Good deed, eh?
In school, I was told that as a boy scout, I was expected to do one good deed a day. Hence, I discovered a lot of things that would be considered good deeds.
But what if we didn’t do the good deeds? We could just write imaginary stories in the notebook.
Soon, I learned that many were already doing it. Some of us may have improved our handwriting skills and even ‘creative writing,’ but this certainly was not the way to do the good deed.
I don’t know what happened to my classmates, but as I changed the school, I didn’t remain a scout anymore. I didn’t have to do 365 good deeds in a year compulsorily.
Nowadays, I find a lot of people doing a lot of good deeds. Lesser mortals, celebrities, film stars, and the Richie rich.
They all are doing good deeds.
I too agree that visiting old people is a good deed because you are lonely when you are old. You can be in your home along with half a dozen others, but they become indifferent to you and your needs. A visitor, irrespective of age and gender, can turn that day into a festival. And if you’re in an old age home, a visitor, even if he is the son of the crabby old man, four beds or rooms away can provide some excitement if he/she stops to crack a joke with you.
But if he has come only because he wants to do a good deed and go back feeling nice about it, it is not a good deed.
Ditto for a visit to the cancer survivors, giving alms to beggars, helping a visually impaired person to cross a road, donating notebooks to needy students, visiting orphanages, and giving them breakfast or lunch.
They are all good deeds, but not if you end up feeling that you are a jolly good fellow.
Not when you feel good, take some pictures, and post them on your Facebook wall.
Not if you get a PR freelancer to get coverage in the media.
And this brings me to the wannabes and celebrities. The good deeds remain the same, but the coverage (paid, certainly) is more. I consider this to be the worst kind of good deed.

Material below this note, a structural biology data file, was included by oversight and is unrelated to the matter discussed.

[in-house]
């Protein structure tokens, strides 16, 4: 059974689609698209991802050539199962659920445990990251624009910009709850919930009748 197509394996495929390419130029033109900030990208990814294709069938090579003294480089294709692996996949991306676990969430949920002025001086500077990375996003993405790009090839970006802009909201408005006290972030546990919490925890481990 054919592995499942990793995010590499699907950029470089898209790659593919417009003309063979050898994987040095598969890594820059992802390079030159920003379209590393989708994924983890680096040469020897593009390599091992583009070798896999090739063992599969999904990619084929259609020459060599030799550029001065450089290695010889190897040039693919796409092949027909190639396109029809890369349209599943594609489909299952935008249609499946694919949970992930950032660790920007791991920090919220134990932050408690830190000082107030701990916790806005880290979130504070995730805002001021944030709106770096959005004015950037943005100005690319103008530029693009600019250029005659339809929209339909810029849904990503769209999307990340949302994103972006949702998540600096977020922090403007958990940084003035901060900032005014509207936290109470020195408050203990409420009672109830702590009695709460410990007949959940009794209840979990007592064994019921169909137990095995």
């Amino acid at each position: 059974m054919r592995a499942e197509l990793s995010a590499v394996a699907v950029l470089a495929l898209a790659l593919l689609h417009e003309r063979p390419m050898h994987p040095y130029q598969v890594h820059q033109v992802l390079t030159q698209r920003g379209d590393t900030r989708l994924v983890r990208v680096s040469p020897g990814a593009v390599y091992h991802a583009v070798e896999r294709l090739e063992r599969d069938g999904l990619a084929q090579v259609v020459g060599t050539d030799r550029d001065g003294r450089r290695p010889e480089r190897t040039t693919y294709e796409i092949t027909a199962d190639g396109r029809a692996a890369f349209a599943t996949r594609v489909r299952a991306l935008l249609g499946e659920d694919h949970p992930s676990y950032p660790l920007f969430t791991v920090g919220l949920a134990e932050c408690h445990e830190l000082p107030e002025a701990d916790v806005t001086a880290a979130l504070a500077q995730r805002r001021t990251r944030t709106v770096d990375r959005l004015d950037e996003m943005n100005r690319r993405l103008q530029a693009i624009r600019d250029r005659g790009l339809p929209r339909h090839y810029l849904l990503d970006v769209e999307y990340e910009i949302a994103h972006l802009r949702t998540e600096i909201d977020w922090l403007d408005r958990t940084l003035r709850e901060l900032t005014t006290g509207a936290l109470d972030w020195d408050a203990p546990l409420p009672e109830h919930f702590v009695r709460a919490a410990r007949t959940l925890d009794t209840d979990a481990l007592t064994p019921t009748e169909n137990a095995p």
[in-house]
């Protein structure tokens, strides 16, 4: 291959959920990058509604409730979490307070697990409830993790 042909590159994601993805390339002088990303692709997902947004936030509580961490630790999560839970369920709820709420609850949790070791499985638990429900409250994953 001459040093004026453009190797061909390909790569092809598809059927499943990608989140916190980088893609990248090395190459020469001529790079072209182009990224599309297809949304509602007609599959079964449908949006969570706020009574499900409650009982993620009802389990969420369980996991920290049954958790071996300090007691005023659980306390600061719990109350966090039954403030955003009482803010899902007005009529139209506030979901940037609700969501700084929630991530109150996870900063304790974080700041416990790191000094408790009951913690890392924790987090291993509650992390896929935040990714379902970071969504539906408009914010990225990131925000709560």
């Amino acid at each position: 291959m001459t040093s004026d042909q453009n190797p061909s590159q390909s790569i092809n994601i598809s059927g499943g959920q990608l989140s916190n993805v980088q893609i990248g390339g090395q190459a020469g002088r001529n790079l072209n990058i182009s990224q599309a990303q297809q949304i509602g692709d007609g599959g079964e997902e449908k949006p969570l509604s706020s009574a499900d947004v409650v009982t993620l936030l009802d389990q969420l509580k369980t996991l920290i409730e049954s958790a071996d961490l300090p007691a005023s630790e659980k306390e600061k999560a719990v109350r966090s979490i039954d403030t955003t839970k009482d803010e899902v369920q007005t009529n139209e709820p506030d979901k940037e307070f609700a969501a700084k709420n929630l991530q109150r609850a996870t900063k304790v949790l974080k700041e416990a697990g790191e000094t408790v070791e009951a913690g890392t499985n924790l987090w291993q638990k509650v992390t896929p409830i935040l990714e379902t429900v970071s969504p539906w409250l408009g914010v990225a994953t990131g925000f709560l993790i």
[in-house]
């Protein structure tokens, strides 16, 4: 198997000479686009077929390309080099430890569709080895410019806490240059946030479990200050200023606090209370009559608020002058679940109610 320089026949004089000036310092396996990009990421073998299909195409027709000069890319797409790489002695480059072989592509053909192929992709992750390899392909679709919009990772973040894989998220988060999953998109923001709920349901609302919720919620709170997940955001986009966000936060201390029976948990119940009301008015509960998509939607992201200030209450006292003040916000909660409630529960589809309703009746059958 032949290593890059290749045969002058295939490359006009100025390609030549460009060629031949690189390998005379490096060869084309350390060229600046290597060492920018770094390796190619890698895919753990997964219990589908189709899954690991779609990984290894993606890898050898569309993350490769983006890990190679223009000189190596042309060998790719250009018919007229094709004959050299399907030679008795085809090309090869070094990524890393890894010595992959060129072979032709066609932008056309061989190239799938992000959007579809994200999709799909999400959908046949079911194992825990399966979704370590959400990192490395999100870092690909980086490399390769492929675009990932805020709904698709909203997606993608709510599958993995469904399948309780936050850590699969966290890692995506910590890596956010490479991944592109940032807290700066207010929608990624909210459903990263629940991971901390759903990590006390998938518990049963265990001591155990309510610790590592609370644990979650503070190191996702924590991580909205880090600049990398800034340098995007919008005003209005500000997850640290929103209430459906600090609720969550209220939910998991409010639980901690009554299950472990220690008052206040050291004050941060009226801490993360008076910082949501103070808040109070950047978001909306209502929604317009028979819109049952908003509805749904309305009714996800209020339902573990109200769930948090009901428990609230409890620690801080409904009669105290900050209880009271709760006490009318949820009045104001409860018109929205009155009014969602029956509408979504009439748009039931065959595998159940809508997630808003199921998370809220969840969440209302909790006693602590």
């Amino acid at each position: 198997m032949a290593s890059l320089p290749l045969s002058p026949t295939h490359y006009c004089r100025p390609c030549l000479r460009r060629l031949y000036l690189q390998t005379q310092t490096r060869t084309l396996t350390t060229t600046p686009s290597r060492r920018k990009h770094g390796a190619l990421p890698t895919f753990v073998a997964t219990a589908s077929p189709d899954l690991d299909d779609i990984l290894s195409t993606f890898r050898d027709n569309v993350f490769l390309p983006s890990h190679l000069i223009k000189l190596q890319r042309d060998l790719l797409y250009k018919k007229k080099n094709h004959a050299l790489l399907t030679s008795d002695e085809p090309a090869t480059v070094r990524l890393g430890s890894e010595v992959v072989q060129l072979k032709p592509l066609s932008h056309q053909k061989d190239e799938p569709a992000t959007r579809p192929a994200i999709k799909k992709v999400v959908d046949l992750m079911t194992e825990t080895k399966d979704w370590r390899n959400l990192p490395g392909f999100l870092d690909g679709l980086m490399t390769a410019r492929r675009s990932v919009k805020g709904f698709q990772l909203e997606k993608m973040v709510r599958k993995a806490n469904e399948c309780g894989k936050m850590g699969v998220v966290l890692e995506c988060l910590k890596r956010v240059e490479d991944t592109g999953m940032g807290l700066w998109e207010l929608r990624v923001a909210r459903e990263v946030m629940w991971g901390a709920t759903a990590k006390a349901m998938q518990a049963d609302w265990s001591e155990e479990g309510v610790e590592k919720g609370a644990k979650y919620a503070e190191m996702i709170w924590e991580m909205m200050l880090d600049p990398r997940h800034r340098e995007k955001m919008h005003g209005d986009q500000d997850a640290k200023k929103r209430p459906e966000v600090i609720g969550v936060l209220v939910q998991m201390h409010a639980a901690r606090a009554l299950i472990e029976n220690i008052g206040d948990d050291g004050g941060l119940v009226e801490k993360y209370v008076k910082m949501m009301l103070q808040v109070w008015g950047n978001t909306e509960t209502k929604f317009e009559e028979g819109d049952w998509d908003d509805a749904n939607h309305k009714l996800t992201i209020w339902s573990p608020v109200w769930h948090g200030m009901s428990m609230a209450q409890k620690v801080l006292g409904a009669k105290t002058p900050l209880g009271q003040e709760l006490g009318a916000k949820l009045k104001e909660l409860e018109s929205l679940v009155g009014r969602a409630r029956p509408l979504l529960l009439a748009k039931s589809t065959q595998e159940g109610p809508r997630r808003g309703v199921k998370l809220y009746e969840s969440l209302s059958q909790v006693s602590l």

You open the papers over the morning cup of tea and with a mock surprise to show your wife (or husband) the media coverage that can really be called advertisement and say, “We really got good media coverage!” Now, you cannot proudly tell your spouse that you’ve got good advertisement coverage or that every newspaper has published your advertisements.
If you’re a bigger fish, the arrangement is more discreet. Only your secretary would know why you released an ad for a paper whose demographics don’t suit the product your company manufactures. You can continue to pretend to your spouse over the pictorial report of your good deed.
If you really wanted to do a good deed, you would have transferred your secretary’s ailing mother from a Municipal hospital to Breach Candy or helped her daughter get an admission in the medical college.
But nobody would have been wiser.
It is only when you are a Bollywood star that even a contribution of a lousy Rs five lakh for the family of a stuntman who lost his life as your double, riding a motorcycle at a maniacal 160 kmh would get you a four-column headline.
Why, if you’re still a bigger star with a bad image, you can hire an entire PR agency that would transform your image into that of an angel, the God’s Gift to the world – a great name for a trust and NGO, no? – By writing long articles and ‘news-stories’ about your, mostly imaginary, good deeds.
They would get old women in the wheelchairs or young boys on crutches to your drawing room or if you don’t like it, to your sets. You can have a battery of photographers shoot you with them as you wonder why you are doing all this shit when you can shack up with another starlet.
Let’s not talk about the politicians in the same breath, not even the ministers, who don’t do good deeds. Their signatures are considered good deeds whether they gift you a parcel of land to build a hospital or a school.
Nor are the Indian businessmen doing any good deed when they build temples after their family name or donate to build an entire ward in a hospital and get it named after their mother.
They are not Boy Scouts.
The hospitals and colleges named after industrialists or their parents are not acts of philanthropy. These are business organizations where the aim is to have huge profits.
Let there be chains of hospitals with state of the art equipment that are free to citizens. Let there be groups of schools and colleges (even medical and engineering colleges) with the same quality education that you sell for premium fees and donations for the citizens.
Our Kaamwali wouldn’t have to borrow money from every house she cleans to pay for her daughter’s admission.
This will be a big bloody good deed. You won’t need media coverage for this. Your name will be etched in the memories of the people, the real people.